Should you write all day?

Jenny Éclair on the Today programme this morning suggested that all Apple Macs and to that I would add all computers, laptops, tablets and notebooks of any sort, should have an icon which you press at the end of the day to generate the praise function. A delight at the words you have written, the number, the quality, the wonderfulness of your prose, a fitting tribute to your genius. There should then be a few minutes of adoring applause.

As writers work alone and often despair this would cheer us up and give us the incentive to start again the next day.

I agree that since we work in isolation it is easy to fall prey to the feeling that what we do is not good enough and never will be. There are some days I’d do anything for even a few encouraging words. At those times the praise function would be a life saver.

Electronic encouragement, may or may not be the next big thing. What got me thinking was the idea of writing solidly for a whole day. I don’t know about anyone else, but I certainly couldn’t do it.

Not only would my neck and back give in after hours of hunching over a computer. I know I should take care of my posture and get up and move around every twenty minutes, but I’m only human and I forget. But I would get stale, or careless, or just exhausted by the whole creative process.

So, I write maybe for an hour or two, sometimes less, sometimes more. Then I do other things, lead the rest of my life, which can and often does generate more ideas for more writing.

I do however feel guilty about not using all the time I have and would love to know how other writers cope with this.


Is Young Adult the True Future of SF and Fantasy?

Edge lit 2PeterClear Gold Cover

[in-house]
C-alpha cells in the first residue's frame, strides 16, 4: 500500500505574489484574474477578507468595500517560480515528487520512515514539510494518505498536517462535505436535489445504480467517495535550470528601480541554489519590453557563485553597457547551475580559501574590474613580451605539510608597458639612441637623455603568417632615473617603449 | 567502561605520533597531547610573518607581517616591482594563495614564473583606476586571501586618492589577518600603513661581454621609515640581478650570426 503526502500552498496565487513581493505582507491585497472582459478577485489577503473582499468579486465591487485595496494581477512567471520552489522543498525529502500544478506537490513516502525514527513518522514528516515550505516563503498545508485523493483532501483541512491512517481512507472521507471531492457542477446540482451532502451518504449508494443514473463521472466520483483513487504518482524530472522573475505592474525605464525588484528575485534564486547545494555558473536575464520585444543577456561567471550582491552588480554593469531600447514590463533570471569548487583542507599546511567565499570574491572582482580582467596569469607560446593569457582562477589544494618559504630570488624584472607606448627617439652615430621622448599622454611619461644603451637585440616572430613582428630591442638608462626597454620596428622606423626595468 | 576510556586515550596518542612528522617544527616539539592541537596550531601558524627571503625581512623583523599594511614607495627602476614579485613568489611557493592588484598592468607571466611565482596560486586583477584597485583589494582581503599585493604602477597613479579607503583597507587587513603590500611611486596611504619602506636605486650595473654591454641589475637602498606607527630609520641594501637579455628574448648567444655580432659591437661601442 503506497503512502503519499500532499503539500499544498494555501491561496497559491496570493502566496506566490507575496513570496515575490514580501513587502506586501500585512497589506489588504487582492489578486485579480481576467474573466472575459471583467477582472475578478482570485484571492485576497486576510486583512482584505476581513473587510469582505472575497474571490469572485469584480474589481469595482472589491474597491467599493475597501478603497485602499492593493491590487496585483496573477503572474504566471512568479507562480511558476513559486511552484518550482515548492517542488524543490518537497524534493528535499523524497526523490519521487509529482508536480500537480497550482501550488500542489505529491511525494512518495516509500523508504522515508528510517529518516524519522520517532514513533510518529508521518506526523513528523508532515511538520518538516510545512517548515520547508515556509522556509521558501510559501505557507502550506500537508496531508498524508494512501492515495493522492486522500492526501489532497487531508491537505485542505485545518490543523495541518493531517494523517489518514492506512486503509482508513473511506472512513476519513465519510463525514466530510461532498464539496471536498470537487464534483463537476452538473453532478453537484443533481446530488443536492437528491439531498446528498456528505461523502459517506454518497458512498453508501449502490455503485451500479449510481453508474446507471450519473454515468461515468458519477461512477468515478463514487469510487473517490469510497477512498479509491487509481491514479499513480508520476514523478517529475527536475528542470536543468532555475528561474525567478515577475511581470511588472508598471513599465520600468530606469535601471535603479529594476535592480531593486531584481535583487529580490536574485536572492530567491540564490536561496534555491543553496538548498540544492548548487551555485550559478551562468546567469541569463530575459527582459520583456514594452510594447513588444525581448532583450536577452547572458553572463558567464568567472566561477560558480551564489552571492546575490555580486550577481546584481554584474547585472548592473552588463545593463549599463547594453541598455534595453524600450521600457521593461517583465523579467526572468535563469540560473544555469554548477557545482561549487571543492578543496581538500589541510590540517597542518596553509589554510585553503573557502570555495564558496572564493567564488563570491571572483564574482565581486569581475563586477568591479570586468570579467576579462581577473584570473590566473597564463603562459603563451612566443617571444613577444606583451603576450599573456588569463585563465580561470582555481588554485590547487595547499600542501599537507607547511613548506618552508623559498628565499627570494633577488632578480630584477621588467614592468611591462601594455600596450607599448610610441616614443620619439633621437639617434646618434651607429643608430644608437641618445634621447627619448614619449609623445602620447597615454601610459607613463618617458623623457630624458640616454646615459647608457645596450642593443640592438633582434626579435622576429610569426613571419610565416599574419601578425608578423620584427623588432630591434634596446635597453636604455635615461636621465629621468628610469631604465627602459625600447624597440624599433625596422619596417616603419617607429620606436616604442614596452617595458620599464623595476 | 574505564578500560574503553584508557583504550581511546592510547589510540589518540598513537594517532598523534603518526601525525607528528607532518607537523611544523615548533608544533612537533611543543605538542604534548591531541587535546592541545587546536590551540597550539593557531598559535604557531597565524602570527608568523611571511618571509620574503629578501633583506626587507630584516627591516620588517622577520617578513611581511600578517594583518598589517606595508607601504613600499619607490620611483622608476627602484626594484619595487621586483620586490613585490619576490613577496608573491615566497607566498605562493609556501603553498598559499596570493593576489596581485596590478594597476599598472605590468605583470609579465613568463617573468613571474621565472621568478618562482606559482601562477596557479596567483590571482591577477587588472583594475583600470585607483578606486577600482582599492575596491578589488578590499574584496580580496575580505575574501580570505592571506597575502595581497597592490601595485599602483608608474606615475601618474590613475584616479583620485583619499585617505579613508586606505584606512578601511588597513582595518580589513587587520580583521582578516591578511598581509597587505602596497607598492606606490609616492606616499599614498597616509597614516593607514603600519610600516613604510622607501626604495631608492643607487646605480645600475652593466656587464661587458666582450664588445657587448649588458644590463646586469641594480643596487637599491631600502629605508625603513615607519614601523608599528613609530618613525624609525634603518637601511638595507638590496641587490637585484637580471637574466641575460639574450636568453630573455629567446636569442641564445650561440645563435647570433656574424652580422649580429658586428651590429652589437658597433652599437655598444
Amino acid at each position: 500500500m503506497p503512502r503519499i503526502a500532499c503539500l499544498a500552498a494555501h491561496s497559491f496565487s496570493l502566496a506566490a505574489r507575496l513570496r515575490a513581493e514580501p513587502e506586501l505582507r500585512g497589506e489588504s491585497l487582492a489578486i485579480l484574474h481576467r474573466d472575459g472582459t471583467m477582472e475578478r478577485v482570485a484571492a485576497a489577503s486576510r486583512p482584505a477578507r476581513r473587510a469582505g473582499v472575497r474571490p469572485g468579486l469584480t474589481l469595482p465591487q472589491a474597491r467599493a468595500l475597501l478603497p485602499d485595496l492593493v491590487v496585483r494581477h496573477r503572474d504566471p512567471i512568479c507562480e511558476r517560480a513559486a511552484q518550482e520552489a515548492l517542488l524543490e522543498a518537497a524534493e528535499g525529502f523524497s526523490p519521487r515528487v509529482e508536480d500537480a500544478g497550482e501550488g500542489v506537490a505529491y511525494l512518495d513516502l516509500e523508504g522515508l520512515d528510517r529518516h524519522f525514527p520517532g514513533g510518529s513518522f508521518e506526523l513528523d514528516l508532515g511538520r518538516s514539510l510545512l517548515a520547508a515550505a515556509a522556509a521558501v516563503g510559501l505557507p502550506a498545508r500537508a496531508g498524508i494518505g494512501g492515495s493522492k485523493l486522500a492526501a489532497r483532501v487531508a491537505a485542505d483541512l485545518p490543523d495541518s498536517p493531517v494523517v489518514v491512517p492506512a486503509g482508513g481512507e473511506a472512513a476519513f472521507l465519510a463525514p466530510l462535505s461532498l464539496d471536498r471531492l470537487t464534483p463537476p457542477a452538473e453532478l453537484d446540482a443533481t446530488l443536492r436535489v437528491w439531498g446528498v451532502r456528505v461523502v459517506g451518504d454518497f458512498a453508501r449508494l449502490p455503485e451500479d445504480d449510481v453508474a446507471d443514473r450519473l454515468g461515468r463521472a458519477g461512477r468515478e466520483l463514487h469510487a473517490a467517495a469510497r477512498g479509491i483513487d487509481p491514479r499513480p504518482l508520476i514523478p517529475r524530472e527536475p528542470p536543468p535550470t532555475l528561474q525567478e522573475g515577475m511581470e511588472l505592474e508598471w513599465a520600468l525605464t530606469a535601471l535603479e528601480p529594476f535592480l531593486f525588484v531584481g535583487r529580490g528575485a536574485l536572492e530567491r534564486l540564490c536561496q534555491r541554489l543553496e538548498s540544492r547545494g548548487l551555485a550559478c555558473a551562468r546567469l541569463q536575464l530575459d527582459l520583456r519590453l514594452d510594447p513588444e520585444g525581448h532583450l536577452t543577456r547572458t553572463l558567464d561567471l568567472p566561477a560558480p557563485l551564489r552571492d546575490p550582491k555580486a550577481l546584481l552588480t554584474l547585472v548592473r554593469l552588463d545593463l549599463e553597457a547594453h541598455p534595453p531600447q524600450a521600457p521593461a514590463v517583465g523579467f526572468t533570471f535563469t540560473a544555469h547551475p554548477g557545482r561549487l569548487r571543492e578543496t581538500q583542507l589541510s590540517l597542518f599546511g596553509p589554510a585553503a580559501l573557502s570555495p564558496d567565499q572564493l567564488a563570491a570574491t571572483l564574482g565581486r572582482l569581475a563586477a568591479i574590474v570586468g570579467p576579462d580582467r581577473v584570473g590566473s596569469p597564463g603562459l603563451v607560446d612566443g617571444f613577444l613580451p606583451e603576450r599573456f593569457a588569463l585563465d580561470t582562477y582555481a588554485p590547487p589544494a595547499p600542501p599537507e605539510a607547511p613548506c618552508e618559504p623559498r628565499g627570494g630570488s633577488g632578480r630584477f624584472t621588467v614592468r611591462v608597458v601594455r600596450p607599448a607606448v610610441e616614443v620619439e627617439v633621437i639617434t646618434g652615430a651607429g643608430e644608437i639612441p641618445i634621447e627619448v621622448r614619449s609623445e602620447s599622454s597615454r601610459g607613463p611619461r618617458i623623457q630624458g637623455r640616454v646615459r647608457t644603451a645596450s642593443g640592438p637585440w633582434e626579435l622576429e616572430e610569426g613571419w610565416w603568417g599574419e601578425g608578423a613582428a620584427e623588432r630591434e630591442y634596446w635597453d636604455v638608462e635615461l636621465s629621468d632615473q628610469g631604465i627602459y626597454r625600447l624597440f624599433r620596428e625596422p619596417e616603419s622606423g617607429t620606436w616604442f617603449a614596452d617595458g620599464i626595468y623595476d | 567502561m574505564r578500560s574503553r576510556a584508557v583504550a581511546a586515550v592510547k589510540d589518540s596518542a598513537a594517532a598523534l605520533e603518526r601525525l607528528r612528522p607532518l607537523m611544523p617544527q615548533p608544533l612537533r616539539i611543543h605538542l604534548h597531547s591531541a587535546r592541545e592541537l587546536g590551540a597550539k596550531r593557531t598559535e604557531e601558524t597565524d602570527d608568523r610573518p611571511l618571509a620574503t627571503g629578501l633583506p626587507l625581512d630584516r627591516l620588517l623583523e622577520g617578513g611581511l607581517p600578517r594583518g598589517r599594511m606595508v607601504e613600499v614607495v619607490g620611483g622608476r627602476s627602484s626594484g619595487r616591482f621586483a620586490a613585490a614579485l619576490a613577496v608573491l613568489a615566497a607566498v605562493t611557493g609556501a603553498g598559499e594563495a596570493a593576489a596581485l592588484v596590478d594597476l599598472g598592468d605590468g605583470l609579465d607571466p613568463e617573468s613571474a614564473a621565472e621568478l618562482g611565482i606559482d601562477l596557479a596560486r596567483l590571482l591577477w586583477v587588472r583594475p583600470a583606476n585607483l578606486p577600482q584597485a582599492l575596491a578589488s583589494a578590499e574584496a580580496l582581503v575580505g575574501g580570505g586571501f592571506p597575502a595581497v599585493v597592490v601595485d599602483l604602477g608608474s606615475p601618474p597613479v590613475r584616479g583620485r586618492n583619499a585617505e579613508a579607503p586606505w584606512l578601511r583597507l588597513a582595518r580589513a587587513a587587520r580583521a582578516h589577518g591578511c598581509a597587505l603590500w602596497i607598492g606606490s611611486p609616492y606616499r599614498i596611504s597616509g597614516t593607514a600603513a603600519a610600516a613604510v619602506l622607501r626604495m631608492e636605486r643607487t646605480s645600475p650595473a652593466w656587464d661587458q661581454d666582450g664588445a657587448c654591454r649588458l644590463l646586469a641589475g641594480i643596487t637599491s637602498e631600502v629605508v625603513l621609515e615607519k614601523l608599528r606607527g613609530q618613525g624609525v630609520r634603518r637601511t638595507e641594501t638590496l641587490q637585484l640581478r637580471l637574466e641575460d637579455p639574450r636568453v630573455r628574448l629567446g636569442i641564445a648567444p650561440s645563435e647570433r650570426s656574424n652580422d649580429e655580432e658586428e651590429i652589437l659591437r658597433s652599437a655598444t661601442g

Is young adult the true future of SF and Fantasy was one of the topics of discussion at Edge Lit yesterday and as a writer of YA, “Clear Gold”  this was a panel I had to attend.

Brilliantly chaired by Marcus Gipps, of Gollanz, the speakers were John Connolly, Sarah Pinborough and Samantha Shannon.

Like me, most of the speakers had grown up before the YA genre appeared and we read writers like John Wyndham, Daphne du Maurier and of course the Brontes. If we wanted something really racy there was Shirley Conran’s “Lace” with the infamous goldfish scene.

Now of course the publishing world has totally changed and there’s a plethora of books out there aimed at a somewhat vague age range. After all who is a young adult? A thirteen year old who might be reading Dickens, or an eighteen year old who last opened a book when they were doing their GCSEs?

This lack of definition can be a problem for a writer. How much sex, violence, drinking and swearing is appropriate for your readership? What kind of issues can they, or do they want to deal with? Is their a need for self censorship or does anything go?

In my opinion there is need for caution. Especially for the younger readers in this group books are often chose for them by adults and these adults want to know that the subject matter and language are appropriate.

Speaking personally, I wanted to get away from the romantic/hot sex slant that many of these books have because if all my main character is concerned with is whether she’s getting the guy or not, it limits her choices and her actions.

I wanted to write about a girl who was free, a girl who might be called Mouse but who had the spirit and courage to take on her world on her own terms.

PS And the guy with the great hat in the picture? Peter Colborn of the award winning Alchemy Press and Penkhull Press